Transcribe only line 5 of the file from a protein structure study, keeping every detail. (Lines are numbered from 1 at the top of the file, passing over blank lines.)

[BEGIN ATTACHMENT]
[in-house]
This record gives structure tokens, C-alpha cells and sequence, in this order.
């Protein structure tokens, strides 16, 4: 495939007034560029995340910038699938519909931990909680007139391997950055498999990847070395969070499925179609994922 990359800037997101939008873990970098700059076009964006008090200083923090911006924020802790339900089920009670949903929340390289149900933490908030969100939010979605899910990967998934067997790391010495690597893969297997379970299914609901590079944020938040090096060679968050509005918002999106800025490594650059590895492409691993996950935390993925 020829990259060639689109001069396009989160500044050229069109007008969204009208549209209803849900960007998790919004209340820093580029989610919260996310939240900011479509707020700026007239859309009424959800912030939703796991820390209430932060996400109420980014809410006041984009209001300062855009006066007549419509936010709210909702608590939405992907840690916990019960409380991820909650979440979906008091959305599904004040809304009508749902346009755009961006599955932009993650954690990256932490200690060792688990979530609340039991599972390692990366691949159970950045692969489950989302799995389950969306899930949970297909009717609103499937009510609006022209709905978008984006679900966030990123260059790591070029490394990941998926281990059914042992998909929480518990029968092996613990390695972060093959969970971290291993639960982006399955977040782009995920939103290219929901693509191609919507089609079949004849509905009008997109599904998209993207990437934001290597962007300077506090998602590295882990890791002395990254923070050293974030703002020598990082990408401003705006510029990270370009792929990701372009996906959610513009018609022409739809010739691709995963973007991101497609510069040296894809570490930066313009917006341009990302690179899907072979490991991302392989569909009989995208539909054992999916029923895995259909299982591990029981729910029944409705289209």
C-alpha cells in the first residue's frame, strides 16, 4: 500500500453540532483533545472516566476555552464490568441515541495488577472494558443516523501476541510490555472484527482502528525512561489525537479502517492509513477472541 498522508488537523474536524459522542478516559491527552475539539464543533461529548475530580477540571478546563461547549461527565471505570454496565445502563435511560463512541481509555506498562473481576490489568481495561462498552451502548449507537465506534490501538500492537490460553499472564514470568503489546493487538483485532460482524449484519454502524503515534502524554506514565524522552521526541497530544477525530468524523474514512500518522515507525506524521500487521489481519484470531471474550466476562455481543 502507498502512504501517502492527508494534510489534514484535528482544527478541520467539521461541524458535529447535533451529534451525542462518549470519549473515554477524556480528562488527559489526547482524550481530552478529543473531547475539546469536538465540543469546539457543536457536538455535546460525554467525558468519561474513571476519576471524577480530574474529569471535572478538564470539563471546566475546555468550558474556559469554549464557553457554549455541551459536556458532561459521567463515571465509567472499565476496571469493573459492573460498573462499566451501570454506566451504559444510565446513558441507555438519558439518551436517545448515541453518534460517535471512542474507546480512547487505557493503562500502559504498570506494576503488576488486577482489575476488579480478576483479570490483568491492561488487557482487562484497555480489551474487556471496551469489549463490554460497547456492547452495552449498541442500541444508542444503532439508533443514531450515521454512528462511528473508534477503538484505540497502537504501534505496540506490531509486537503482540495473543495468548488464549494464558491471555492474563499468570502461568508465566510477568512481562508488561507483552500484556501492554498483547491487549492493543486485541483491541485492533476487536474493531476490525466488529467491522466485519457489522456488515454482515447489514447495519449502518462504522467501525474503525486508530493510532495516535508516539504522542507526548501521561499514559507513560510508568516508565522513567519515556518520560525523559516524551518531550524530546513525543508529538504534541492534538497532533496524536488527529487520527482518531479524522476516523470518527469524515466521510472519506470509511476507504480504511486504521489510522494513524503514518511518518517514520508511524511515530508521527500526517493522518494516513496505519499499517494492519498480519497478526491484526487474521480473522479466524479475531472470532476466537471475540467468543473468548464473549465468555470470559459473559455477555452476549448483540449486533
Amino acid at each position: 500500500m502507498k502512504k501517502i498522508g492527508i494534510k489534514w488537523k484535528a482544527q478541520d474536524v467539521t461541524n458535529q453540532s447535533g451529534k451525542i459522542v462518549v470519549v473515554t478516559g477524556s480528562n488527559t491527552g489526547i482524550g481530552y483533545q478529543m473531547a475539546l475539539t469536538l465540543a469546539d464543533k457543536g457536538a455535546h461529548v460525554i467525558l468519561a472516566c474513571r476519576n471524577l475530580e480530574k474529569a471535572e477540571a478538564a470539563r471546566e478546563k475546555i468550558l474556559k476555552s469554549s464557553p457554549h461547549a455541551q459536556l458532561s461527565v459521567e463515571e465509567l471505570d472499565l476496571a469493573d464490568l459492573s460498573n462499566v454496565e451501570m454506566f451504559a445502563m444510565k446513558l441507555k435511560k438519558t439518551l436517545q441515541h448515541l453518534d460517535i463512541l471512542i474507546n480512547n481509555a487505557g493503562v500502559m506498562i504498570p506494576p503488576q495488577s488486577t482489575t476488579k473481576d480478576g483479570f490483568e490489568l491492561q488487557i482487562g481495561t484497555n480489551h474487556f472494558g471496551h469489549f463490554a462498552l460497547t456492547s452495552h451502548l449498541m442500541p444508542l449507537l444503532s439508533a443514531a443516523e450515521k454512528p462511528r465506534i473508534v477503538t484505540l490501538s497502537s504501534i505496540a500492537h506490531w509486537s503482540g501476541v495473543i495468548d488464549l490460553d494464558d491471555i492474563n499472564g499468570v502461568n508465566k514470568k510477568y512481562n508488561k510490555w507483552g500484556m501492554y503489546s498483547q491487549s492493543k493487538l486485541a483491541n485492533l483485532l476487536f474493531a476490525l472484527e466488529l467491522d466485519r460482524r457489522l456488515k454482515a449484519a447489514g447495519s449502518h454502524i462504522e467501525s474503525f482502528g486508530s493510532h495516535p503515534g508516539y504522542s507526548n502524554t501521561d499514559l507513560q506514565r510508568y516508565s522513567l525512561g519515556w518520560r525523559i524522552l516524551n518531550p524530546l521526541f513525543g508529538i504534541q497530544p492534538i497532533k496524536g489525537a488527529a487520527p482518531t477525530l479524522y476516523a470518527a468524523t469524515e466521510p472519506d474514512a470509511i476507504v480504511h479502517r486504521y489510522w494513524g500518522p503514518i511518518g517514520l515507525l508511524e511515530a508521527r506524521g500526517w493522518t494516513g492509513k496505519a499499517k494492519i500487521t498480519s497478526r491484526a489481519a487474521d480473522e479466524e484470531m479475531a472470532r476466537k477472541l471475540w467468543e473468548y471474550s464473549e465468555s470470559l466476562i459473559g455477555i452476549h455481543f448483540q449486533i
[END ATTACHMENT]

Amino acid at each position: 500500500m502507498k502512504k501517502i498522508g492527508i494534510k489534514w488537523k484535528a482544527q478541520d474536524v467539521t461541524n458535529q453540532s447535533g451529534k451525542i459522542v462518549v470519549v473515554t478516559g477524556s480528562n488527559t491527552g489526547i482524550g481530552y483533545q478529543m473531547a475539546l475539539t469536538l465540543a469546539d464543533k457543536g457536538a455535546h461529548v460525554i467525558l468519561a472516566c474513571r476519576n471524577l475530580e480530574k474529569a471535572e477540571a478538564a470539563r471546566e478546563k475546555i468550558l474556559k476555552s469554549s464557553p457554549h461547549a455541551q459536556l458532561s461527565v459521567e463515571e465509567l471505570d472499565l476496571a469493573d464490568l459492573s460498573n462499566v454496565e451501570m454506566f451504559a445502563m444510565k446513558l441507555k435511560k438519558t439518551l436517545q441515541h448515541l453518534d460517535i463512541l471512542i474507546n480512547n481509555a487505557g493503562v500502559m506498562i504498570p506494576p503488576q495488577s488486577t482489575t476488579k473481576d480478576g483479570f490483568e490489568l491492561q488487557i482487562g481495561t484497555n480489551h474487556f472494558g471496551h469489549f463490554a462498552l460497547t456492547s452495552h451502548l449498541m442500541p444508542l449507537l444503532s439508533a443514531a443516523e450515521k454512528p462511528r465506534i473508534v477503538t484505540l490501538s497502537s504501534i505496540a500492537h506490531w509486537s503482540g501476541v495473543i495468548d488464549l490460553d494464558d491471555i492474563n499472564g499468570v502461568n508465566k514470568k510477568y512481562n508488561k510490555w507483552g500484556m501492554y503489546s498483547q491487549s492493543k493487538l486485541a483491541n485492533l483485532l476487536f474493531a476490525l472484527e466488529l467491522d466485519r460482524r457489522l456488515k454482515a449484519a447489514g447495519s449502518h454502524i462504522e467501525s474503525f482502528g486508530s493510532h495516535p503515534g508516539y504522542s507526548n502524554t501521561d499514559l507513560q506514565r510508568y516508565s522513567l525512561g519515556w518520560r525523559i524522552l516524551n518531550p524530546l521526541f513525543g508529538i504534541q497530544p492534538i497532533k496524536g489525537a488527529a487520527p482518531t477525530l479524522y476516523a470518527a468524523t469524515e466521510p472519506d474514512a470509511i476507504v480504511h479502517r486504521y489510522w494513524g500518522p503514518i511518518g517514520l515507525l508511524e511515530a508521527r506524521g500526517w493522518t494516513g492509513k496505519a499499517k494492519i500487521t498480519s497478526r491484526a489481519a487474521d480473522e479466524e484470531m479475531a472470532r476466537k477472541l471475540w467468543e473468548y471474550s464473549e465468555s470470559l466476562i459473559g455477555i452476549h455481543f448483540q449486533i